Here’s a little true story from a couple of decades in the past that proves the point that in anyone’s life there comes a time when he/she must put crucial priorities in place.
This is a true story told to me by my good friend, ol’ C. Faren Wyde, about a fellow, ol’ Seda Light, that Faren employed as a hired man. It also happened that Seda wuz an immigrant who spoke English, but not fluently.
Well, Faren and his son were trying to bale alfalfa hay and finish combining a field of nice wheat before a forecasted summer thunderstorm hit in the evening. Seda wuz helping the son pick up small square alfalfa bales and stack them on hay racks. Faren wuz combining wheat several miles away. Faren’s wife wuz racing from field to field bringing drinks, hauling grain, and shuttling trailers.
By late afternoon, Faren realized that, despite their best efforts, the thunderstorm would overtake the work crew before the work wuz done. As he could see the rolling storm approaching, Faren decided to cut his losses and get everything inside that he could.
So, he stopped combining so he could drive the wheat truck to cover. He instructed his wife to pick up their son at the hay field and instruct Seda to hook the tractor to the loaded hay wagons and hurry them to the cover of a nearby barn.
Before the crew could gather and assess the situation, the storm hit with full fury. It wuz everyone for themselves. Well, the clouds swirled threateningly, the thunder roared, the lightning stuck, the winds huffed and puffed, and then the torrent poured down.
After riding out the storm, Faren headed to the hayfield to see how everyone wuz. Imagine his surprise when he found one of his wagons stacked with hay sitting smack dab in the middle of a gravel road near the hayfield. He could see nary hide nor hair of Seda or the tractor — just the wagonload of hay sitting all lonesome like blocking the road.
Unable to get around the hay wagon, Faren turned around and retraced his steps. As he drove by the closest farmstead, he spied Seda hurrying out of a neighbor’s barn driving Faren’s tractor.
When Seda arrived breathless and wide-eyed at Faren’s pickup, Faren queried him about abandoning the hay wagon in the storm.
Seda, unapologetically, replied, “I’m a’comin’ down the road wit the de hay and de lightnin’, tunder, wind and rain hit and I thought to myself, ‘Seda, dis ain’t your hay, but it is your life.’ So, I unhooked the wagon and drove like hell for de nearest cover.”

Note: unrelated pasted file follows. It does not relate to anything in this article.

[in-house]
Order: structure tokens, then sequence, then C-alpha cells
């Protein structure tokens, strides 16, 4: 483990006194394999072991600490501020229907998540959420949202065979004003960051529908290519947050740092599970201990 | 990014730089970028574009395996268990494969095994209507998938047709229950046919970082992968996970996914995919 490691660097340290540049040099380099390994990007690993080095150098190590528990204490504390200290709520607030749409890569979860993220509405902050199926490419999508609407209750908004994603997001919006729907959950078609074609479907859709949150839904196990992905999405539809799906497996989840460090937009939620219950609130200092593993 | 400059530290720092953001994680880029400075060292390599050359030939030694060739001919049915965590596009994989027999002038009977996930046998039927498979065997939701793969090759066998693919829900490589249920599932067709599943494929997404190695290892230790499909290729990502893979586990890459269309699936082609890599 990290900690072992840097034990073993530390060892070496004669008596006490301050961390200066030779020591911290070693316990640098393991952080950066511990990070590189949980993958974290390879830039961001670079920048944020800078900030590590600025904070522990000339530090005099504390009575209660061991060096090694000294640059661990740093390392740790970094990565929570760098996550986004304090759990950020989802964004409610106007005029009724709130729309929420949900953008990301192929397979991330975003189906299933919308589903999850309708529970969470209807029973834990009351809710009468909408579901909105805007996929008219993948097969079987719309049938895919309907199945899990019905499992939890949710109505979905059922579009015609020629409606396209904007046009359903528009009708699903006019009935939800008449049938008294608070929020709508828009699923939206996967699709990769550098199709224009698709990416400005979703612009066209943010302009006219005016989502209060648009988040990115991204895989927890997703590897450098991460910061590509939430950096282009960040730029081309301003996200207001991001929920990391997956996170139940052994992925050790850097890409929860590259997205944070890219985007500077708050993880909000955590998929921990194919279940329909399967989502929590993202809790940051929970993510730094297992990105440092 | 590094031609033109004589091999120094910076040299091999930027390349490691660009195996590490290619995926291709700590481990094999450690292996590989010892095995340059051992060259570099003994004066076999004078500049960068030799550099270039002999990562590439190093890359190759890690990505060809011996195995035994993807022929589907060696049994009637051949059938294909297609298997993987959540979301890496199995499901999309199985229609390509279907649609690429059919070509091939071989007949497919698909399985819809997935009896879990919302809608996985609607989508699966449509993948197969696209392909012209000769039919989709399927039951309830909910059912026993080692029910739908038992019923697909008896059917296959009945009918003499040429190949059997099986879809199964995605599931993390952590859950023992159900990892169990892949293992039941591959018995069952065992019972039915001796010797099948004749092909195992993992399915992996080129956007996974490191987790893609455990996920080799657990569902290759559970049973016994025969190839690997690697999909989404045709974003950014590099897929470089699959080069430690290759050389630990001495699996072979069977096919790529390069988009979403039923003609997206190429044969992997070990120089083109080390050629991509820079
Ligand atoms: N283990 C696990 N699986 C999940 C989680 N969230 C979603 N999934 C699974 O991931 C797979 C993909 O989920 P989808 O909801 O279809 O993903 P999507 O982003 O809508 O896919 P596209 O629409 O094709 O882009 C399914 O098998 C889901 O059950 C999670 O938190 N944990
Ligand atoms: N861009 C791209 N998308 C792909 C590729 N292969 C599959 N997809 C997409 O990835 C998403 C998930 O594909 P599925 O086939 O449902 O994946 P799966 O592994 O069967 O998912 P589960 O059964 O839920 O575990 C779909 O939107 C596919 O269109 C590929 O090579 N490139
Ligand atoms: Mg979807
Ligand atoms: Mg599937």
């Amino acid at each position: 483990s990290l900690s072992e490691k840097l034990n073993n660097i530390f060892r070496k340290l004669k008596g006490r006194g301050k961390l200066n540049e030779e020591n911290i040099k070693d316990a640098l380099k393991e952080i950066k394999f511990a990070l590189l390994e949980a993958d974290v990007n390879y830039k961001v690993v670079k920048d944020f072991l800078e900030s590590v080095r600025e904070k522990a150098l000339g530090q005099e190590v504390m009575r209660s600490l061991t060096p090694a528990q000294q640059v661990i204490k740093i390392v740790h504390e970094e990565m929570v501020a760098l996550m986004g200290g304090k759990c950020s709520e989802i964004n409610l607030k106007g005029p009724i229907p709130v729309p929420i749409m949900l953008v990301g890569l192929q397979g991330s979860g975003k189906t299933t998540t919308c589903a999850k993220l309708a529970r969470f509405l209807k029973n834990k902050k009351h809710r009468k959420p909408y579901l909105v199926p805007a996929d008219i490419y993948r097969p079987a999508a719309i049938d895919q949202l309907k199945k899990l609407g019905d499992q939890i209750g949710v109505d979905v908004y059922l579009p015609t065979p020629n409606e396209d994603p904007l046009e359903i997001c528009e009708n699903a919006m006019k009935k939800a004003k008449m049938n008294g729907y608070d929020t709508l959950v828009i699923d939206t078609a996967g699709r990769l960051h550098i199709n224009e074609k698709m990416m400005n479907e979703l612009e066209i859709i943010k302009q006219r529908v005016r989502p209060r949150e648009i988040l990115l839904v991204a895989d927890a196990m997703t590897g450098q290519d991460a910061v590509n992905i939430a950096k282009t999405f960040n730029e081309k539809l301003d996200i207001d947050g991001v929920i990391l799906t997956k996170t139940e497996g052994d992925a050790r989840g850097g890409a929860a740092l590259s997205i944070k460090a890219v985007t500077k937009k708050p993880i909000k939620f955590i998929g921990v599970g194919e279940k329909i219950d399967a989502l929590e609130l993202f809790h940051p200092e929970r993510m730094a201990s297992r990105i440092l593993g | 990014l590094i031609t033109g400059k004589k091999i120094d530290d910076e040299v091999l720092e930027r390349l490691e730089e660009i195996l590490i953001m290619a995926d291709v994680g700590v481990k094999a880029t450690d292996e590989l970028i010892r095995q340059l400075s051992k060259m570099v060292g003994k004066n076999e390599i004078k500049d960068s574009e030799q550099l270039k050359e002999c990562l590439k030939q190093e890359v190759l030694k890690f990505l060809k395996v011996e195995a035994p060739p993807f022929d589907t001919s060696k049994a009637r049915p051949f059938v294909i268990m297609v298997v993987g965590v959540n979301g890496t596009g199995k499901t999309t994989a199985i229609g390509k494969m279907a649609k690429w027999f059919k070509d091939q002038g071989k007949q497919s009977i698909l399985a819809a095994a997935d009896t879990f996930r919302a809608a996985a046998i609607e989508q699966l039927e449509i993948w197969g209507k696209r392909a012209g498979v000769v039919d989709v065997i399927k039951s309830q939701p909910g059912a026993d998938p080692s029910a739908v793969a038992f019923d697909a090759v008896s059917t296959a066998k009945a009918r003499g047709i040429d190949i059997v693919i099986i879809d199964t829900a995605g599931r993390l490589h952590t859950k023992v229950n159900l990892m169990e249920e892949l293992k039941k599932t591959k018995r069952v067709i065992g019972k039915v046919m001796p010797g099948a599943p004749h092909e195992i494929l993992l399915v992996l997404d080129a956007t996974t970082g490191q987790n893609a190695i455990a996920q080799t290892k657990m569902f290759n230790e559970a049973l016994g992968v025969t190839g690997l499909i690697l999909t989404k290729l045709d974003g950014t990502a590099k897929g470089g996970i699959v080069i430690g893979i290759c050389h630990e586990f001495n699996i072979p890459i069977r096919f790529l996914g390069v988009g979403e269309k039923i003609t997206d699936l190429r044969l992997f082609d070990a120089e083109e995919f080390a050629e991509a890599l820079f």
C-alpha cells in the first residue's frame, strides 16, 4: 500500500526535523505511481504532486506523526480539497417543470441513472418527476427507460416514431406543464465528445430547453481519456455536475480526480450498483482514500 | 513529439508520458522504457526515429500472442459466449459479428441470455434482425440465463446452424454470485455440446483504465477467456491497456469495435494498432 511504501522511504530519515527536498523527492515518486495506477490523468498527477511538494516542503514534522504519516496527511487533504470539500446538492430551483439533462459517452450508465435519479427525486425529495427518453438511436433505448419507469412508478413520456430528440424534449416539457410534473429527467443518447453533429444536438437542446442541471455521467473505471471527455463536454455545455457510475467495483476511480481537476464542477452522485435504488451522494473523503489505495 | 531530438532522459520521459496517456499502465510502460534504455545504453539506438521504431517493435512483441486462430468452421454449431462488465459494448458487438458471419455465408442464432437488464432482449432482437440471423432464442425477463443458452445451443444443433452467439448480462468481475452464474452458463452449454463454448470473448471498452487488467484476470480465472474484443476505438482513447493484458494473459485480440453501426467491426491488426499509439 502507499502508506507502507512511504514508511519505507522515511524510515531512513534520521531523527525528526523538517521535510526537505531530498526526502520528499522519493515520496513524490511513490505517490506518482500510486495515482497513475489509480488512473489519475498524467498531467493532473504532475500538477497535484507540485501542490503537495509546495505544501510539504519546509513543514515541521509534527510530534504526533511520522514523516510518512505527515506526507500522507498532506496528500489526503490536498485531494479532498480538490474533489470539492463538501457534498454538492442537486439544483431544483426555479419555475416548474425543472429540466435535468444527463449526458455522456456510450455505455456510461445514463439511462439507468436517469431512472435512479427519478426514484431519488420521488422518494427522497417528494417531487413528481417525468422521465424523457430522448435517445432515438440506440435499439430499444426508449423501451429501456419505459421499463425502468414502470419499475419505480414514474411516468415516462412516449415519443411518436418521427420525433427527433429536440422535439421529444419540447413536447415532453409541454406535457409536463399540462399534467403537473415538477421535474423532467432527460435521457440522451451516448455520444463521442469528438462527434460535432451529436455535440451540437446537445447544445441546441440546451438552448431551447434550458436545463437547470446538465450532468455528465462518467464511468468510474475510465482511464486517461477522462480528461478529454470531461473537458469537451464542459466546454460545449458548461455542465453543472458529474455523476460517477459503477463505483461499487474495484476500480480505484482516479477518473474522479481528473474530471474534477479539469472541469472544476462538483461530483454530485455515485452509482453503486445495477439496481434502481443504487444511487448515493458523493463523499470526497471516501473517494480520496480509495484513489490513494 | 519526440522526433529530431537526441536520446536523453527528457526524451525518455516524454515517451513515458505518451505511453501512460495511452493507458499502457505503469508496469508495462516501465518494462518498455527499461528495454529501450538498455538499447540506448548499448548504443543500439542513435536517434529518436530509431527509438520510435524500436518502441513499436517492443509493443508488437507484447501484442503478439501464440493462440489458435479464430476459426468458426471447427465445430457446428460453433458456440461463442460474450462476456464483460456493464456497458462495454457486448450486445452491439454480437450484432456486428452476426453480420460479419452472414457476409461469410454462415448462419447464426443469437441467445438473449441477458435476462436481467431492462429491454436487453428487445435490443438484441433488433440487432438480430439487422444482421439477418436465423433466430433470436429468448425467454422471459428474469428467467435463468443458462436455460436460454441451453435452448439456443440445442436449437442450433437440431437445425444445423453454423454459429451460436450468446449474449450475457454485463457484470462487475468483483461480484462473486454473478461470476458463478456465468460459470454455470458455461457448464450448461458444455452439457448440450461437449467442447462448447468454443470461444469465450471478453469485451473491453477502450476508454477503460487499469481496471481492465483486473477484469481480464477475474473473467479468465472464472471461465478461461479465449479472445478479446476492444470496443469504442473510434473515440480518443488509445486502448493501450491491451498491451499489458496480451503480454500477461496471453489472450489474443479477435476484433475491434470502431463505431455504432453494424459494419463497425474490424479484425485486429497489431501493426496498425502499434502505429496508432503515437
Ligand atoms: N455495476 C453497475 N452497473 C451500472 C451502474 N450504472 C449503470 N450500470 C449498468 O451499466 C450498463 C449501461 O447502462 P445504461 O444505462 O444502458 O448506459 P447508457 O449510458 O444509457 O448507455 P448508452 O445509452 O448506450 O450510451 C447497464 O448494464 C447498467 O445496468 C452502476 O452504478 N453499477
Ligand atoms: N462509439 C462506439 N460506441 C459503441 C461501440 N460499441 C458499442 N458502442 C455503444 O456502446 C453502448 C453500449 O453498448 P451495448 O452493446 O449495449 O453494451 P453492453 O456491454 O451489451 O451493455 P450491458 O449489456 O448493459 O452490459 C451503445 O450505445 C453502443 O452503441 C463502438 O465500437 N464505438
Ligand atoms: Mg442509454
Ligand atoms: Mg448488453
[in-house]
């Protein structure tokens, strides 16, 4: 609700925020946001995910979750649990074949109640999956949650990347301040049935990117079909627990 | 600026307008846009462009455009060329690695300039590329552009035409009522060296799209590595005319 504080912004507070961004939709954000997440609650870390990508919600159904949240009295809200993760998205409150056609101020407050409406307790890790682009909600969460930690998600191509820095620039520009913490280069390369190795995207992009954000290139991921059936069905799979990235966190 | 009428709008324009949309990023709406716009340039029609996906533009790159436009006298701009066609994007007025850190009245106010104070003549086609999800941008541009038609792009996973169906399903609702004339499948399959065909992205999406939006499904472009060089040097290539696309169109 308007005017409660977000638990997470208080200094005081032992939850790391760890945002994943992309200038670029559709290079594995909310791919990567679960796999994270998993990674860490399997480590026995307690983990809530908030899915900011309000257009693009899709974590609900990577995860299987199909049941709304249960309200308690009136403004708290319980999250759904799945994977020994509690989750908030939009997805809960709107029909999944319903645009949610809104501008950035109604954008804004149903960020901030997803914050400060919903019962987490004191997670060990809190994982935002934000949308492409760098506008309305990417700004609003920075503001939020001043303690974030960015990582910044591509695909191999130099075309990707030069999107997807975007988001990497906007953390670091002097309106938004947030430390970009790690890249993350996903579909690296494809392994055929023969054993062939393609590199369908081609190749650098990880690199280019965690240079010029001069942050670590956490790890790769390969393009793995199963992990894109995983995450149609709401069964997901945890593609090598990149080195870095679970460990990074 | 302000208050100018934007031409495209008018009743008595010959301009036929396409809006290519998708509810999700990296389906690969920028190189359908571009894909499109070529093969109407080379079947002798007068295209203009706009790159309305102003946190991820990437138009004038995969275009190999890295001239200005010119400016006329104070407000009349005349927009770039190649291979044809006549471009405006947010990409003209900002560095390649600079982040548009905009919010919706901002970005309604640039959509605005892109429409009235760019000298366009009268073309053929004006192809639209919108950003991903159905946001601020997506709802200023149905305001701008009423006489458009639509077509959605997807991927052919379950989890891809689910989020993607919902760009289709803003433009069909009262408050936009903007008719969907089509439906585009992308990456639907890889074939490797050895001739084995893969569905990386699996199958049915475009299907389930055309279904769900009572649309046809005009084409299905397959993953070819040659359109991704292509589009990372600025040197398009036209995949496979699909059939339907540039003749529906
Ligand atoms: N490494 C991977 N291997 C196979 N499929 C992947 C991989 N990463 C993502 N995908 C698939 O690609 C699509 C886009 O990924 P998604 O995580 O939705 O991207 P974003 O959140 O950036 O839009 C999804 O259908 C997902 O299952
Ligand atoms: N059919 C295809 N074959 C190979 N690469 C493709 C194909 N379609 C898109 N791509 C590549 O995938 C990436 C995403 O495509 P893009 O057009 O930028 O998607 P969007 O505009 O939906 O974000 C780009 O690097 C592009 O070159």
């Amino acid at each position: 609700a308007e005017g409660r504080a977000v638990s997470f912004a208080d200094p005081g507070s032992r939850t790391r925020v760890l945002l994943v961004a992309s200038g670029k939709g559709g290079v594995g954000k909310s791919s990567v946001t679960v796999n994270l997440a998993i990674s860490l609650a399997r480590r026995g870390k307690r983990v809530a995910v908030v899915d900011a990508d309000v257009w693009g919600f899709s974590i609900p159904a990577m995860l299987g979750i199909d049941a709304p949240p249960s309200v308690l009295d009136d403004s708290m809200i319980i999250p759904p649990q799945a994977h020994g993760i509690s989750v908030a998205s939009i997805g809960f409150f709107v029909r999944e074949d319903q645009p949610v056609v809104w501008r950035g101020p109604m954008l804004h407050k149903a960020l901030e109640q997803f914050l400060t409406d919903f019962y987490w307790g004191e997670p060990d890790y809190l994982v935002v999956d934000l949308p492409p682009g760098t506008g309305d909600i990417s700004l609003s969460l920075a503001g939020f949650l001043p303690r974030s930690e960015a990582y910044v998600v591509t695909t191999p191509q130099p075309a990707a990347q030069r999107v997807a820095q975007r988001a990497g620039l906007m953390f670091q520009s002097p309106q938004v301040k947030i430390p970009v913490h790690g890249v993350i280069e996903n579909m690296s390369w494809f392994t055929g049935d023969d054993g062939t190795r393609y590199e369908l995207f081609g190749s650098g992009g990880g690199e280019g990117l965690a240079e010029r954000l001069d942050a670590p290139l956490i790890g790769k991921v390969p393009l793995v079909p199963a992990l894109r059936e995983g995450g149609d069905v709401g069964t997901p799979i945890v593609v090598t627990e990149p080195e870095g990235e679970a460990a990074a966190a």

That story pretty well sums up how to put priorities into your life.
I neglected to tell the complete story last week about our trip to Kansas City to see the Royals play baseball. It wuz hot and muggy and we had to park more than a quarter-mile from the entrance to the stadium. By the time I hiked my fat belly across that much hot asphalt, I wuz cooking inside.
Well, Nevah and our friends the Penn Cilpushers were the first to get through the security gate by emptying their pocket and passing through the metal detector. When my turn came, I emptied my pockets into the plastic tray and down plunked my little treasured pocketknife — the same one that I once had to rescue from airplane security.
Quicker than two shakes of a lamb’s tail, the security lady plucked my treasured pocketknife up (I’ve carried it for nearly 15 years) and declared loudly, “You can’t take this knife into the stadium. You want me to throw it in the trash or you want to take it back to your vehicle?”
It’s unusual for me, but my first reaction was instant anger. “You can’t be serious,” I said.
“I’m serious as a heartbeat,” the serious lady replied.
“Well, give my knife back to me and I’ll get out of line and decide what to do,” I replied. I left the line and went and sat down on a hunk of limestone to figger my next move.
I guess the lady could tell I wuz pretty hot under the collar because she pointed me out to a nice, polite young uniformed security guard who came out and sat down next to me. “I understand why you’re mad, buddy,” he said quietly. “But, don’t try to hide your knife and pick it up after the game. If I see you do it, I’m obliged to confiscate it. Now, if you want to take it back to your vehicle, I’ll call for a security cart to take you out there and back.”
Reluctantly, I agreed to the free ride. But the guy with the free ride clearly wuzn’t happy about providing courtesy to me because the instant I got off his cart to put my pocketknife back into the car, he drove off and left me standing on the hot asphalt to walk back to the stadium.
I wuz hot under the collar in two ways by the time I got into the stadium and found my seat. As I cooled off, I thought to myself, “I wonder how many fans have been injured or killed by a maniac with a little pocketknife?”
But, I guess I learned a hard lesson. One, either not go back ever to a Royals baseball game or, two, be smart enuf to leave my treasured pocketknife out of my pocket.
Since I mentioned a knife, I guess it’s appropriate to end this week with some wife words about knives. Hattie McDaniel said, “When I was little, my mother taught me how to use a fork and knife. The trouble is that Mother forget to teach me how to stop using them!“ And, David Quammen said, “You can’t take a knife on a plane anymore, but you can get on carrying a virus.” Think about that! Have a good ‘un.